By Isabel Soisson
A demonstration in the Village of Great Neck Estates to protest the death of a Minneapolis man in police custody was peaceful and “went off without a hitch,” Police Chief Ricardo Moreno said Monday.
He spoke at a Board of Trustees meeting held via Zoom.
The Minneapolis man, George Floyd, died during an arrest on May 25 when a police officer knelt on his neck for more than eight minutes. His death has sparked protests across the United States and abroad.
Moreno said about 700 people attended the protest in the village on Sunday and that for the most part it was peaceful. He expressed gratitude toward the citizens who participated for this and said that police from other departments were there to help ensure things stayed safe.
“We had a lot of backup in case things got out of hand,” he said. “We had all 14 officers on duty, everyone was there, and we also had an additional 40 cops from different villages, the county. The state was going to send some other guys but I told them we didn’t really need them – things were pretty much under control.”
“In the end it was a perfect set-up, a perfect scenario, it went off without a hitch. It was good,” Chief Moreno said. “We were prepared for anything – it was a peaceful day.”
Shortly after, Mayor William Warner said that the original plan for the march was to stop at the Board of Trustees’ headquarters, which he called “nerve-racking.” Ultimately though, the protesters marched right by without hesitation.
Discussion then moved on to a proposal to install an outdoor shower at the community pool. The board agreed that pool season will most likely be happening, but with social distancing guidelines in place. In the spirit of this, the board believes installation of an outdoor shower could help reduce the number of people showering in one place after swimming.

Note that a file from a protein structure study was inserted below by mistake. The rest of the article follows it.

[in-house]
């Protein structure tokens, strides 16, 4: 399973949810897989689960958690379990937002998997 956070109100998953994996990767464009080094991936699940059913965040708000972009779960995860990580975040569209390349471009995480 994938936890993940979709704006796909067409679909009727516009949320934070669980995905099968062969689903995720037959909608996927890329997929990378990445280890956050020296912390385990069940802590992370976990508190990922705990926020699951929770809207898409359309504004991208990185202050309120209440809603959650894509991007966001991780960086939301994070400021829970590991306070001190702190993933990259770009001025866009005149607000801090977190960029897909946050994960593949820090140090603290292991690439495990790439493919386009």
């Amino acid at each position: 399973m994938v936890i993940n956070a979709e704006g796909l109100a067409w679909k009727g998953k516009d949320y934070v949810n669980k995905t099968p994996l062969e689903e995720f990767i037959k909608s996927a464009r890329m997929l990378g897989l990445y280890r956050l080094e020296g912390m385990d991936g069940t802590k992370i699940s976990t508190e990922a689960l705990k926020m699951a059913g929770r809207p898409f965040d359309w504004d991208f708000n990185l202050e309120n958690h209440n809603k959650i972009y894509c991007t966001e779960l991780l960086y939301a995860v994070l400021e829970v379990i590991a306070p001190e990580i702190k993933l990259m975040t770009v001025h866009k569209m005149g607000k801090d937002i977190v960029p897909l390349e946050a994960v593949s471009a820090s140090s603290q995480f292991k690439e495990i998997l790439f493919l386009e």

Although the proposal and request for funds had already been drawn up, village Attorney A. Thomas Levin expressed concern about the name of the company installing the shower. He said that there was a discrepancy between the name presented on the documents and the company’s legal name. In the end, however, the board voted to approve the installation and allotted $5,389 to purchase the shower.
Mayor Warner’s report consisted of the board approving almost all the of items quickly, except for updating the Harris Computer Systems software maintenance agreement. Levin expressed concern about some of the language in the agreement and wanted to take more time to review the documents. This menu item was moved to the next meeting’s agenda.
One action the board took was to raise sewer collection fees from $10 to $25.
Building inspector Barbara Dziorney also spoke about the Building Department, where projects had slowed significantly due to the spread of the coronavirus. “Things are definitely picking up,” she said.
In addition, the board authorized a request from the Public Works Department for $2,750 for tree removal and pruning performed by Old Village Tree Service LLC.